Wednesday, February 22, 2012

Marino Translation

Rachael S.
(New Haven, CT)

Music and Poetry are two sisters--
Together, restorers of the afflicted,
For the turbid storms of wicked thoughts
By happy rhymes' power become serene.
The world has not seen arts more beautiful
Nor more healing for the unsound mind...

Giambattista Marino wrote these verses in the 17th century, but Rachael S. translated them into English a few years ago.  The poem, L’Adone, has some sympathies with the Songs About Books project – it proclaims the sisterhood of music and poetry.  And it resonates with the way Carolina leans into her other senses as she loses her sight in The Blind Contessa’s New Machine: the poem asks the reader to value hearing more than sight, despite the fact that the world usually thinks sight is more important than sound.  Rachael traded the original Italian version of the poem, her own translation, and her introduction to it, for her copy of Songs About Books.

Marvelous art in each of her beautiful works
(This one cannot deny) Nature shows;
But like a painter, who by ingenuity and study
Discovers more in little figures than in large,
In things very small she applies
Greatest diligence and greatest care.
Yet such artistry surpasses her way
With all other miracles she performs.

Friday, February 17, 2012

Paper Flowers

Morgan Levine
(Brooklyn, NY)
Morgan Levine makes all kinds of things with her hands: jewelry, ornaments, hats, paper flowers.  These hand-painted crepe blooms are spares from a group she made to wear in her hair. 

Thursday, February 16, 2012

Liturgical Bunny

Gwen M.
(Fort Worth, TX)
Gwen knits these bunnies without a pattern: she lets the needles and the yarn tell her where to go.  She was actually an inspiration for this trade project -- I met her at a conference where she had knit a bunny she was willing to trade for any other artist’s work. This bunny is a close cousin of the one I saw there, but with a special twist: an identity necklace that spells out “patience” and “kindness.” He's got a spooky, regal quality that I love.

Wednesday, February 15, 2012

Music Man

Sam Wedelich
(New York, NY)
Sam Wedelich's art draws you into a beautiful world, and just when your guard goes down, she serves you a dose of truth.  She's also one of my favorite living singers, so it was a special gift when she traded this painting of a man using his horn to hear his own heart for her copy of Songs About Books.

Tuesday, February 14, 2012

Double-Hearted Rose

(Brooklyn, NY)
Raddo and his beautiful wife run my favorite flower shop, Stem, which happens to be down the block from my house.  The flowers are different every week, but always beautiful and strange: thistles, poppies, juniper, freesia, anemones, dahlias, hyacinth, pine.  When I took them a copy of Songs About Books, he traded me for this beautiful double-hearted rose.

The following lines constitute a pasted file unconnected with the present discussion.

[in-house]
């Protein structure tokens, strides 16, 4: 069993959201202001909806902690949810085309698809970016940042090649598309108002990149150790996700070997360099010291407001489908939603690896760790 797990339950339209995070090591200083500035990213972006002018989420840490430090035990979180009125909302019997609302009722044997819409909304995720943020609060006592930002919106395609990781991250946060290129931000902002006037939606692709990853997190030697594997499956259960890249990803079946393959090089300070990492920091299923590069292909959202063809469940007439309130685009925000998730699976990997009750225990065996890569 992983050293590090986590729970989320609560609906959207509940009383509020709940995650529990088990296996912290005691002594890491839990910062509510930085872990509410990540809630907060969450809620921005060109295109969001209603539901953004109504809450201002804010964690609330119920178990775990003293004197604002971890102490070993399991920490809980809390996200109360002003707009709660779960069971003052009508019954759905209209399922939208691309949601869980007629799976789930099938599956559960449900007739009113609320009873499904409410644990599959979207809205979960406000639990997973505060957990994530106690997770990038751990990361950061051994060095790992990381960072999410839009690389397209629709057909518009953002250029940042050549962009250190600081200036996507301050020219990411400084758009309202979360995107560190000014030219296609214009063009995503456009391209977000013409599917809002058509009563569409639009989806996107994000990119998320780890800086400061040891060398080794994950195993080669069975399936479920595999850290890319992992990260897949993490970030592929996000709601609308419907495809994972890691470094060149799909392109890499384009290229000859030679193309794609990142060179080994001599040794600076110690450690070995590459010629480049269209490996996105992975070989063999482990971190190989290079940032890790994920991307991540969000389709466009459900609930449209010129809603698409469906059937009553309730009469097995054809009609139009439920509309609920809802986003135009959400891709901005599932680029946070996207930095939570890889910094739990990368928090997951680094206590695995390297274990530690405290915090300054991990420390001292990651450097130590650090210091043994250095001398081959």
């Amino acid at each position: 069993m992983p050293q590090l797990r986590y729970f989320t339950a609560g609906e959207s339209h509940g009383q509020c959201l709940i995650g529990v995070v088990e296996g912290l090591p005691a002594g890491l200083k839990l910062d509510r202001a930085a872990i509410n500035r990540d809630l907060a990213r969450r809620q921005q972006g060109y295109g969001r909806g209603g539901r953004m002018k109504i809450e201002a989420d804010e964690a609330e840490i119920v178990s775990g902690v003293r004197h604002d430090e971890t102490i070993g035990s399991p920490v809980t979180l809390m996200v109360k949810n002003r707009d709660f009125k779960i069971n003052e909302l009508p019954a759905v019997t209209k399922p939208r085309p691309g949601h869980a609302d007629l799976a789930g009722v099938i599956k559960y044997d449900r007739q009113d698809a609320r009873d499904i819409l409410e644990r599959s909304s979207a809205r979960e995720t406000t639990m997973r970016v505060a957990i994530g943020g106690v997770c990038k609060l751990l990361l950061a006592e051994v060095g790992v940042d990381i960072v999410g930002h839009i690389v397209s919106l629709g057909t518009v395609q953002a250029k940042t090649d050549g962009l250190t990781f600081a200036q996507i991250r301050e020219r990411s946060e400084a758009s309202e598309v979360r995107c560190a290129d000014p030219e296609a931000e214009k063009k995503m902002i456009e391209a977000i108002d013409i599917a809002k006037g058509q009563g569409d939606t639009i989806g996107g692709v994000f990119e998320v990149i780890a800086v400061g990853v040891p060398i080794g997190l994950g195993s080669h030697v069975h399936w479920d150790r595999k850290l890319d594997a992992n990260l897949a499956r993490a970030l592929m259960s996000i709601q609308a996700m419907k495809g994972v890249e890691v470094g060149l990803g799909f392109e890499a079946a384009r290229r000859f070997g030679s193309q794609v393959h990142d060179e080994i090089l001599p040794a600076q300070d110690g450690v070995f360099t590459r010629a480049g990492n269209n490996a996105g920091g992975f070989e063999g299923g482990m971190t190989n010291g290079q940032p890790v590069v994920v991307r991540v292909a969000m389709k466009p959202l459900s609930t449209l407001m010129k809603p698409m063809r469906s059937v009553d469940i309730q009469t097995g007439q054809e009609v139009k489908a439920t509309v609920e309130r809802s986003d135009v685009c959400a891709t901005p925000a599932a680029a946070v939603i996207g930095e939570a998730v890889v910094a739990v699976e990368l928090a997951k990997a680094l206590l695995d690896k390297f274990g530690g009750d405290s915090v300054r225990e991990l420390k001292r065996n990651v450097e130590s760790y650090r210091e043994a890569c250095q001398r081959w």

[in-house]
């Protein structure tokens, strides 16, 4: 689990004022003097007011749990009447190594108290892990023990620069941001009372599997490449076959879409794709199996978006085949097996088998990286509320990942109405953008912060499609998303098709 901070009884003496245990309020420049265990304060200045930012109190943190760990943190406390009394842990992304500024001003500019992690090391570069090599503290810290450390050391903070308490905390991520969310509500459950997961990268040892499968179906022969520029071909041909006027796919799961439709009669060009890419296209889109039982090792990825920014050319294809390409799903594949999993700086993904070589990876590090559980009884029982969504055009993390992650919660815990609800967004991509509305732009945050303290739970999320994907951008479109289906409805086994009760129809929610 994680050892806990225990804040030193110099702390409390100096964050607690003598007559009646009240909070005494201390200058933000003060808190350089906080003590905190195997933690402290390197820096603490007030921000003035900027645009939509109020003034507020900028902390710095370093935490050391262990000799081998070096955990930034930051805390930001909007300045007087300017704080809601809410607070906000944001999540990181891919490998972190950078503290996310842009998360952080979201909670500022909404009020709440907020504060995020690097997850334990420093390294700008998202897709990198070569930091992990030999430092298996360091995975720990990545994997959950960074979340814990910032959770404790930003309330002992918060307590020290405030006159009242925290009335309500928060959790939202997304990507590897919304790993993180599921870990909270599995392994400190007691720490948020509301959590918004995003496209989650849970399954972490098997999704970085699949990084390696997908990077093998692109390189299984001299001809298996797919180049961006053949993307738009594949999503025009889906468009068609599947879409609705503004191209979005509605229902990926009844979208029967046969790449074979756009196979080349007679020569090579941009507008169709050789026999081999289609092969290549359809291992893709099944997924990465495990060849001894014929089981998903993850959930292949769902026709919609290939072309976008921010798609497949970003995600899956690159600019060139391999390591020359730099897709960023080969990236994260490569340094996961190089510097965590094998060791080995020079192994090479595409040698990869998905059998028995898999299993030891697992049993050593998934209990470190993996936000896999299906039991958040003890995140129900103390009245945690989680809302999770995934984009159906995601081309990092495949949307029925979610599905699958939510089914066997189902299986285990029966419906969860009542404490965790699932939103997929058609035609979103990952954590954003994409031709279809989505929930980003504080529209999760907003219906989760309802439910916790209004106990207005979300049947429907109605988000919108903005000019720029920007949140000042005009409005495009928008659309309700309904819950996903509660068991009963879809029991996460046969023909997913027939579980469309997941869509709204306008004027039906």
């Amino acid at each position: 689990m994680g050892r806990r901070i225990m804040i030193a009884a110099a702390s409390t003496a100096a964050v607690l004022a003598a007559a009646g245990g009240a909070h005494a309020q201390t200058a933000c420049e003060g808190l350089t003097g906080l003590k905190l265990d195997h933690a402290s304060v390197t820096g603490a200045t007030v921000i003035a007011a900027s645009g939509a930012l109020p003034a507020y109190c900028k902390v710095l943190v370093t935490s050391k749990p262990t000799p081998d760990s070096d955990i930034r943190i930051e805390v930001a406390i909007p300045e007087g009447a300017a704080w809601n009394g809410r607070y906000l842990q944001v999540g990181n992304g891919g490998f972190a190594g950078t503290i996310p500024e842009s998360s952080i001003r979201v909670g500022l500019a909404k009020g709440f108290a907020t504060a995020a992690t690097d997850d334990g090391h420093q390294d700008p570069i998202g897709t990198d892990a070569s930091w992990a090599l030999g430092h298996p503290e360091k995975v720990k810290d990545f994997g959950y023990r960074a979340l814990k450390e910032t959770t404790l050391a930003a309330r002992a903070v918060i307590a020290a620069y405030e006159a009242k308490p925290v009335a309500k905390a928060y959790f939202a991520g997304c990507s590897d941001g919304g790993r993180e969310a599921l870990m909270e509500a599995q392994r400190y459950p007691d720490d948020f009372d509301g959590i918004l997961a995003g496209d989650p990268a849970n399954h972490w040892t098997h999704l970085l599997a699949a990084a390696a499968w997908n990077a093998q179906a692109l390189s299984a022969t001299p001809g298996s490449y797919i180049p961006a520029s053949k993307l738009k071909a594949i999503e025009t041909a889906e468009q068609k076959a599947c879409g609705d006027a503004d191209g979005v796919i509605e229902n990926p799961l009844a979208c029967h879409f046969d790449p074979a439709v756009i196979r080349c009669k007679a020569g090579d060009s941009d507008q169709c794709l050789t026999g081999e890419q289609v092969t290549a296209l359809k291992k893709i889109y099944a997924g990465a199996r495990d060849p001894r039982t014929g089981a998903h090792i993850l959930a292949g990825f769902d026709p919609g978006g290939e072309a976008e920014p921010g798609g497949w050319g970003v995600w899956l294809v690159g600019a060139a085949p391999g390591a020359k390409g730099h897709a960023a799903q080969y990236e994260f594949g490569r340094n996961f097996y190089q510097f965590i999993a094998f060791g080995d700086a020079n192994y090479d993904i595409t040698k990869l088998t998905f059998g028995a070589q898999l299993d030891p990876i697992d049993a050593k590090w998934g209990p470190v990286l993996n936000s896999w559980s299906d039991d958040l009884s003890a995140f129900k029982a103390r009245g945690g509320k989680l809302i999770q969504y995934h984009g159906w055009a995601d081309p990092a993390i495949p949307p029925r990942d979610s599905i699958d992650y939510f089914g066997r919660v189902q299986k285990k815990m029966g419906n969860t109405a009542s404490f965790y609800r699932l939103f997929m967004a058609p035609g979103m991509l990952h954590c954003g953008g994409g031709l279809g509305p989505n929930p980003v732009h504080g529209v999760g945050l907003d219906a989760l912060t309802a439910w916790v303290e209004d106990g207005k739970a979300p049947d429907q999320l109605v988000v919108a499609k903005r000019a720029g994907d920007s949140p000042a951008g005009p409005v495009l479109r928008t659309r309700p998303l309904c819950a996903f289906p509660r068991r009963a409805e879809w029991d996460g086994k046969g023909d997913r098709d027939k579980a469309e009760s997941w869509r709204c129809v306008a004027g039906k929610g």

Friday, February 10, 2012


Abby, Luke, and Caleb  
(Chelsea, MI)

I love art by kids, and these are some fabulously talented kids.  Their mom traded these treasures for her copy of Songs About Books.

Thursday, February 9, 2012

Silkscreen Butterfly Bag

Jody S.
(Morganville, NJ)

Jody, who I met at a library reading in New Jersey, silkscreened a butterfly like the one on the cover of The Blind Contessa’s New Machine on this bag.  It’s lined with beautiful fabric, and big enough to hold about two dozen books.

Wednesday, February 8, 2012

Tea Bowl

Tim Mills
(Bangkok, Thailand)

A gorgeous tea bowl sent to me from Atlanta by an artist on leave from his work in Bangkok where, among other things, he leads a regional group for artists.  I’m still trying to figure out how he made the ceramic look like sea glass.

Tuesday, February 7, 2012

Marinara Sauce

Regina K.
Brooklyn, NY

I met Regina at my first reading for the paperback version of The Blind Contessa's New Machine, part of the wonderful Largehearted Lit series, which blends two of my favorite worlds: music and books.  I played a few songs from Songs About Books that night, and gave Regina a copy of the record.  A few days later, she showed up on my doorstep with homemade marinara sauce and a box of pasta.

Monday, February 6, 2012


Chris Dean
Ferndale, MI

 If you’ve run across a lenticular outside a gallery, it was probably at the bottom of a box of Cracker Jack: one of those “holograph” toys where the image changes as you turn the piece of plastic. Chris Dean has raised the nostalgic process to an art form, and sent me this gorgeous example in trade for his copy of Songs About Books.